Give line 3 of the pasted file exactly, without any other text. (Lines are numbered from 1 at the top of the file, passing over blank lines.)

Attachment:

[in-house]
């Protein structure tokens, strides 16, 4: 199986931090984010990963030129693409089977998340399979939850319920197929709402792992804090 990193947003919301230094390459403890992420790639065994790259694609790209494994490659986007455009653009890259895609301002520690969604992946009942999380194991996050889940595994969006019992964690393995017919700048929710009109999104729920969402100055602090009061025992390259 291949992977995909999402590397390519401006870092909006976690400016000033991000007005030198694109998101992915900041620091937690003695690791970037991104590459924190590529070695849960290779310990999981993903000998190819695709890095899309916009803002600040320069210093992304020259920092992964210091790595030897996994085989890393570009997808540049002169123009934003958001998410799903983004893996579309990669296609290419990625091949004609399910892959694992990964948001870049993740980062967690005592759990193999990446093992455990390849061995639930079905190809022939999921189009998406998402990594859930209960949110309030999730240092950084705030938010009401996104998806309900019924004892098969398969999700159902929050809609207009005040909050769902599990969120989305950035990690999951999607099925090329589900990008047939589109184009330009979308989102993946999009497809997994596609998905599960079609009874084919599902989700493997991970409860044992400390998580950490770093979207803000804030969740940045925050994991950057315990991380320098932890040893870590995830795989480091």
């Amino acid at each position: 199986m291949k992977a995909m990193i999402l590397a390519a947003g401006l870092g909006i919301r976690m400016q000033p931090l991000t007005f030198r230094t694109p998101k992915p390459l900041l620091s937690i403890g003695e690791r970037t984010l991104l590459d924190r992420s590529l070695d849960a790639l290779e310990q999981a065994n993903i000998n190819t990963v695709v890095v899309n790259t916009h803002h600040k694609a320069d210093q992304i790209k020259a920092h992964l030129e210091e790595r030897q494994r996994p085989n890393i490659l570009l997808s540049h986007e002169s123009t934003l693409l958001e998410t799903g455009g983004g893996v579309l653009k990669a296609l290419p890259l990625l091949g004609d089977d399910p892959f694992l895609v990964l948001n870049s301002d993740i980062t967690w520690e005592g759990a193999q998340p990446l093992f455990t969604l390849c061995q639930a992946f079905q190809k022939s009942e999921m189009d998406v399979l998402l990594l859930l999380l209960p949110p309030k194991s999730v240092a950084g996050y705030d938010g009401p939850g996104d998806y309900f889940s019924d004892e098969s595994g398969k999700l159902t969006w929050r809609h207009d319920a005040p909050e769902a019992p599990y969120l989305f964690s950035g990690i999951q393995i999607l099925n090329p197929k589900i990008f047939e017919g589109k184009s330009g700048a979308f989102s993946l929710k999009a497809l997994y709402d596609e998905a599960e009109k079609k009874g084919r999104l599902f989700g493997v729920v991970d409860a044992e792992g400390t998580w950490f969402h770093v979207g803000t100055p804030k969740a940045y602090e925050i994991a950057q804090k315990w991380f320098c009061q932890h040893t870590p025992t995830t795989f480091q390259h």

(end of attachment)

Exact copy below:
């Amino acid at each position: 199986m291949k992977a995909m990193i999402l590397a390519a947003g401006l870092g909006i919301r976690m400016q000033p931090l991000t007005f030198r230094t694109p998101k992915p390459l900041l620091s937690i403890g003695e690791r970037t984010l991104l590459d924190r992420s590529l070695d849960a790639l290779e310990q999981a065994n993903i000998n190819t990963v695709v890095v899309n790259t916009h803002h600040k694609a320069d210093q992304i790209k020259a920092h992964l030129e210091e790595r030897q494994r996994p085989n890393i490659l570009l997808s540049h986007e002169s123009t934003l693409l958001e998410t799903g455009g983004g893996v579309l653009k990669a296609l290419p890259l990625l091949g004609d089977d399910p892959f694992l895609v990964l948001n870049s301002d993740i980062t967690w520690e005592g759990a193999q998340p990446l093992f455990t969604l390849c061995q639930a992946f079905q190809k022939s009942e999921m189009d998406v399979l998402l990594l859930l999380l209960p949110p309030k194991s999730v240092a950084g996050y705030d938010g009401p939850g996104d998806y309900f889940s019924d004892e098969s595994g398969k999700l159902t969006w929050r809609h207009d319920a005040p909050e769902a019992p599990y969120l989305f964690s950035g990690i999951q393995i999607l099925n090329p197929k589900i990008f047939e017919g589109k184009s330009g700048a979308f989102s993946l929710k999009a497809l997994y709402d596609e998905a599960e009109k079609k009874g084919r999104l599902f989700g493997v729920v991970d409860a044992e792992g400390t998580w950490f969402h770093v979207g803000t100055p804030k969740a940045y602090e925050i994991a950057q804090k315990w991380f320098c009061q932890h040893t870590p025992t995830t795989f480091q390259h």